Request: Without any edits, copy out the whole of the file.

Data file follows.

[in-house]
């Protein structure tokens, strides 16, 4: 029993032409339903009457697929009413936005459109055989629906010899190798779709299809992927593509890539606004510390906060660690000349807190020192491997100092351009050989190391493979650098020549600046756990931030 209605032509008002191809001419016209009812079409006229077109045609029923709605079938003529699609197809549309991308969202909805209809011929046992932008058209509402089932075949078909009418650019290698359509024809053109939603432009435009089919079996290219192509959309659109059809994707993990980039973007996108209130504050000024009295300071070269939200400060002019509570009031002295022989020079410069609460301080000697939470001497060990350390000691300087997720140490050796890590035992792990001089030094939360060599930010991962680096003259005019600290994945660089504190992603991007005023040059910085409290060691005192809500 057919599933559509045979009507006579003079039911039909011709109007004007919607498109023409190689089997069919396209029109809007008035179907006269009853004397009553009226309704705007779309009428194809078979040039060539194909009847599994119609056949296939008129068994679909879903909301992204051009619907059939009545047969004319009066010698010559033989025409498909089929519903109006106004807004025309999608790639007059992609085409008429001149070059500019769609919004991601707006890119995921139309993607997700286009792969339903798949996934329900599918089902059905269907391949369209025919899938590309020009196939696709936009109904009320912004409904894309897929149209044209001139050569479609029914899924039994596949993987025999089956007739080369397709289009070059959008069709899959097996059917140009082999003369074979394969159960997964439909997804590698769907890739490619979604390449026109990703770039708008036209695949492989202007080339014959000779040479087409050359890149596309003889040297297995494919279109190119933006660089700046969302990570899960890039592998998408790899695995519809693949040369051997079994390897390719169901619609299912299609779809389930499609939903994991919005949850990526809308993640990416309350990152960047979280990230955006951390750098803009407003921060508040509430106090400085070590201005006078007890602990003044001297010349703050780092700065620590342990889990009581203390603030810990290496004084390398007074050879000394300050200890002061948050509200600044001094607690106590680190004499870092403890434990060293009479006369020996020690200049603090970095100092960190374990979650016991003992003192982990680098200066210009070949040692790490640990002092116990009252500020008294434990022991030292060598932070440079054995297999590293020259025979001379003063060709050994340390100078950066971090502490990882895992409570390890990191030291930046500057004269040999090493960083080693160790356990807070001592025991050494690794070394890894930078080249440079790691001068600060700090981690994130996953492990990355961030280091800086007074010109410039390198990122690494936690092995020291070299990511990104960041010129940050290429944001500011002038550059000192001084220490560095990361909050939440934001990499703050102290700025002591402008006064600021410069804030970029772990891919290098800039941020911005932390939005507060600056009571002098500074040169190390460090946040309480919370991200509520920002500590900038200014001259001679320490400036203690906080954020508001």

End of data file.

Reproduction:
[in-house]
């Protein structure tokens, strides 16, 4: 029993032409339903009457697929009413936005459109055989629906010899190798779709299809992927593509890539606004510390906060660690000349807190020192491997100092351009050989190391493979650098020549600046756990931030 209605032509008002191809001419016209009812079409006229077109045609029923709605079938003529699609197809549309991308969202909805209809011929046992932008058209509402089932075949078909009418650019290698359509024809053109939603432009435009089919079996290219192509959309659109059809994707993990980039973007996108209130504050000024009295300071070269939200400060002019509570009031002295022989020079410069609460301080000697939470001497060990350390000691300087997720140490050796890590035992792990001089030094939360060599930010991962680096003259005019600290994945660089504190992603991007005023040059910085409290060691005192809500 057919599933559509045979009507006579003079039911039909011709109007004007919607498109023409190689089997069919396209029109809007008035179907006269009853004397009553009226309704705007779309009428194809078979040039060539194909009847599994119609056949296939008129068994679909879903909301992204051009619907059939009545047969004319009066010698010559033989025409498909089929519903109006106004807004025309999608790639007059992609085409008429001149070059500019769609919004991601707006890119995921139309993607997700286009792969339903798949996934329900599918089902059905269907391949369209025919899938590309020009196939696709936009109904009320912004409904894309897929149209044209001139050569479609029914899924039994596949993987025999089956007739080369397709289009070059959008069709899959097996059917140009082999003369074979394969159960997964439909997804590698769907890739490619979604390449026109990703770039708008036209695949492989202007080339014959000779040479087409050359890149596309003889040297297995494919279109190119933006660089700046969302990570899960890039592998998408790899695995519809693949040369051997079994390897390719169901619609299912299609779809389930499609939903994991919005949850990526809308993640990416309350990152960047979280990230955006951390750098803009407003921060508040509430106090400085070590201005006078007890602990003044001297010349703050780092700065620590342990889990009581203390603030810990290496004084390398007074050879000394300050200890002061948050509200600044001094607690106590680190004499870092403890434990060293009479006369020996020690200049603090970095100092960190374990979650016991003992003192982990680098200066210009070949040692790490640990002092116990009252500020008294434990022991030292060598932070440079054995297999590293020259025979001379003063060709050994340390100078950066971090502490990882895992409570390890990191030291930046500057004269040999090493960083080693160790356990807070001592025991050494690794070394890894930078080249440079790691001068600060700090981690994130996953492990990355961030280091800086007074010109410039390198990122690494936690092995020291070299990511990104960041010129940050290429944001500011002038550059000192001084220490560095990361909050939440934001990499703050102290700025002591402008006064600021410069804030970029772990891919290098800039941020911005932390939005507060600056009571002098500074040169190390460090946040309480919370991200509520920002500590900038200014001259001679320490400036203690906080954020508001």